BATH TOWNSHIP — January has already proven to be an active month for Bath Township Zoning Inspector Jim Miller after another examination of a mobile home park in the township led to more evidence of deplorable conditions and code violations.
The mounting violations at the Huber RV and Mobile Home Park, located on the 4300 block of East Kitridge Road, were previously brought to the attention of the board of trustees during the Dec. 6 township meeting. Herman Jeffers, who resides on the 4200 block of East Kitridge Road in the township, expressed his concerns about the poor conditions at the mobile home park. Township Trustee John Martin explained that Miller had inspected the park a number of times.
However, mobile home parks are under the control of a state inspector. Jeffers stated that the state inspector had inspected the mobile home park and noted that only three state inspectors deal with issues concerning all the mobile home parks in Ohio. At that time, the board of trustees agreed to ask Miller to reexamine the situation.
During the Dec. 20 township meeting, Township Trustee Tom Pitstick reported that Jeffers had conveyed that a minor amount of cleanup work that had been done at the mobile home park. Pitstick suggested that Miller write a letter to the Greene County Health Department, which might prompt the county agency to put pressure on the state inspectors to deal with the situation.
Greene County Assistant Prosecutor Stephanie Hayden, who also attended the township meeting, volunteered to write a letter on behalf of the township board of trustees to the Ohio Manufactured Homes Commission (OMHC). Hayden told township trustees that she would consult with Miller about the particular conditions of concern.
In a Jan. 8 letter addressed to the OMHC, Hayden expressed the concerns of the township trustees about the deplorable conditions in the mobile home park. According to Hayden, a drive through the park revealed piles of debris, trash and house trailers that have completely collapsed. Hayden noted that trailers with doors and windows missing had been abandoned, and various Greene County agencies had received reports about people living in the abandoned trailers.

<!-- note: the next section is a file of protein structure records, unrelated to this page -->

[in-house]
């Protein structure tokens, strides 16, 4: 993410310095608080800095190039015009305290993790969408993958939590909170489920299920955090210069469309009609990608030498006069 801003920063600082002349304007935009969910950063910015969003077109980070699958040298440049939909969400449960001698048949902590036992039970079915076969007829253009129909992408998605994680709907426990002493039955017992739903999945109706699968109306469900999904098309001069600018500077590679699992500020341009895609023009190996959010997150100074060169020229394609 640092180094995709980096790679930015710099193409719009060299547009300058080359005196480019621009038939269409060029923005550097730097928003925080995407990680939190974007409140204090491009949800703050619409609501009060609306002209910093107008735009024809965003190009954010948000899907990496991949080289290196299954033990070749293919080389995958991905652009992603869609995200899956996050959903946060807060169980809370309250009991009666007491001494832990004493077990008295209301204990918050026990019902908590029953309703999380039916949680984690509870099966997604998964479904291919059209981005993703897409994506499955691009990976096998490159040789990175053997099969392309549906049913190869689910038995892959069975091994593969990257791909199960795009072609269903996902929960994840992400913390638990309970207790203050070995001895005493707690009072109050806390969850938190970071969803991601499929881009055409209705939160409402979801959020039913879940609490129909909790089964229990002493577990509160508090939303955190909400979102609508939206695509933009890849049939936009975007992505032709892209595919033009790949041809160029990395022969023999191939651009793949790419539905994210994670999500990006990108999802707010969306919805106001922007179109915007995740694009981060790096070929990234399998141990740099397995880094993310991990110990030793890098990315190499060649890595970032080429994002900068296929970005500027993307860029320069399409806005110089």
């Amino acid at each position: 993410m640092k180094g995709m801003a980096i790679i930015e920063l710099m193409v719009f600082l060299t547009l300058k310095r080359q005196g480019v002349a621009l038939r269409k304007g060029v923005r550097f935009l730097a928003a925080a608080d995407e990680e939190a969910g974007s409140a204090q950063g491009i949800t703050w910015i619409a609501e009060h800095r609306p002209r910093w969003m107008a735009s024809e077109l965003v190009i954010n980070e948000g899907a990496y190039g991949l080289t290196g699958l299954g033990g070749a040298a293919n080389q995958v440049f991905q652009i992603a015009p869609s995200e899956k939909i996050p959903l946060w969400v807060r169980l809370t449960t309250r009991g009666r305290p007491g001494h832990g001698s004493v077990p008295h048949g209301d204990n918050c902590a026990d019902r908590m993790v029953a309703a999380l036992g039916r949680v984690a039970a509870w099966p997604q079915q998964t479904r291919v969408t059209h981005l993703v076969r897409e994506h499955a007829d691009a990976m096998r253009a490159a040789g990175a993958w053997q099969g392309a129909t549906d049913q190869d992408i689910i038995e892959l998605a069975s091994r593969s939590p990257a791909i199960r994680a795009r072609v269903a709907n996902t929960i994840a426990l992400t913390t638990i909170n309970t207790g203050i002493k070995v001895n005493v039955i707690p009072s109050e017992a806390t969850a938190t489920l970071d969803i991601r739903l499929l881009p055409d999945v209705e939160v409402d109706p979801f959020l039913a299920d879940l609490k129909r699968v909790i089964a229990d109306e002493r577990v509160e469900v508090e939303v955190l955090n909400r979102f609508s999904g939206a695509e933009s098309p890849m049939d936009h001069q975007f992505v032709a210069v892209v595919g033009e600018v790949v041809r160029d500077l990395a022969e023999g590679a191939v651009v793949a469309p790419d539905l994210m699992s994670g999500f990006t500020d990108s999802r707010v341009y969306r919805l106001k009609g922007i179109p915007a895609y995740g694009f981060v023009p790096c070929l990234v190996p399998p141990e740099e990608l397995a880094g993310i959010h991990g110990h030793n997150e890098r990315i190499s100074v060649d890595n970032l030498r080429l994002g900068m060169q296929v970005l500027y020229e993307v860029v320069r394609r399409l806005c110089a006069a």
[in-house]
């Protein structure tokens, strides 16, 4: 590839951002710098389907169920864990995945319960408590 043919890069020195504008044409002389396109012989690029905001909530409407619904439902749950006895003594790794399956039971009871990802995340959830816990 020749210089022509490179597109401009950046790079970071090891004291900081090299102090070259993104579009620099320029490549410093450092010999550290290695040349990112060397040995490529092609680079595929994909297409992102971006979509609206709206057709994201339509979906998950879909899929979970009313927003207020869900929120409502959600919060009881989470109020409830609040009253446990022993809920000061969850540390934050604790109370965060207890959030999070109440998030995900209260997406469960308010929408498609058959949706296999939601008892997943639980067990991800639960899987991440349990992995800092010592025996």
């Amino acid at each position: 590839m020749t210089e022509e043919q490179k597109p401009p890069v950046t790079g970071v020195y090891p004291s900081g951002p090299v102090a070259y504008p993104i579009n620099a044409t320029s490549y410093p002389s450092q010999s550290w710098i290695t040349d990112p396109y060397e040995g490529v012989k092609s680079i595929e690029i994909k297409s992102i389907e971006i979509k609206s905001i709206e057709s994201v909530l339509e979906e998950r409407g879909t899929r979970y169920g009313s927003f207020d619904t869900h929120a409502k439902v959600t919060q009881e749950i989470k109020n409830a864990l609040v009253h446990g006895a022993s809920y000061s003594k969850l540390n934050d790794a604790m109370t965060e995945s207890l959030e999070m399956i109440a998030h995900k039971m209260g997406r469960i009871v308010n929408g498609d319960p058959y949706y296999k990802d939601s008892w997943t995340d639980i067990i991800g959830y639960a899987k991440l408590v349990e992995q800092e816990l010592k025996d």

Hayden also included a number of pictures Miller had taken when he inspected the mobile home park that showed some of the existing problems. She also included the formal request of the board of trustees that a state inspector inspect and fully investigate the conditions at the park and to remedy immediately any rules violations and nuisance conditions.
“We are also interested in scheduling a meeting so that we can determine what, if any, investigative and enforcement we can provide,” Hayden added.
During the Jan. 17 township meeting, Martin stated that the board of trustees had not yet received a reply from a representative of the Ohio Manufactured Homes Commission. He also expressed again the goal of the board of trustees to resolve the ongoing issues at the township mobile home park.
According to the OMHC website, manufactured home parks in Ohio are licensed and regulated by the OMHC, which is charged with enforcing the laws pursuant to Chapter 4781-12 of the Ohio Administrative Code.
Miller also gave a follow-up report during the Jan. 17 meeting regarding two nuisance properties in the township. Miller told township trustees that he had not received a response from property owners on the 8300 block of Adams Road regarding the illegal use of their residential property as an auto repair business. Miller noted that he had previously provided the property owners with information about options they could consider which would possibly rectify the problem, including a use variance or spot zoning. However, both options would require the support of their neighbors.
During the Jan. 3 township meeting, Miller suggested writing a formal letter to the property owners and explaining that should the township trustees received a complaint, the township would be compelled to issue a cease and desist order. Assistant Prosecutor Hayden explained that this situation could not be considered a grandfather use of the property in the future, because the law was adopted and the current zoning regulations were in placed at the time the property owners established the auto repair business. After some discussion, the township trustees agreed that Miller would write another letter to the property owners and reiterate the possible remedies.
Miller reported on the current condition of a residential property on the 800 block of Herr Road as well. He told township trustees that the property owner had complied with his request to clean up the metals that were being stored on the property.
Miller initially notified the property owner in the fall of 2017 about cleaning up the debris on his land. However, after the owner did not comply, Miller sent another letter to the owner giving him 15 days to clean up the debris. Miller also told the property owner that the board of trustees could hold a nuisance hearing and based on the findings, order the debris removed. The cost of the cleanup would then be placed on the owner’s property tax bill. The property owner ultimately contacted Miller and began removing the debris.
The Bath Township Board of Trustees will meet again in regular session 7 p.m. Wednesday, Jan. 31, 1006 Yellow Springs-Fairfield Road.
Linda Collins is a freelance writer for Greene County News.
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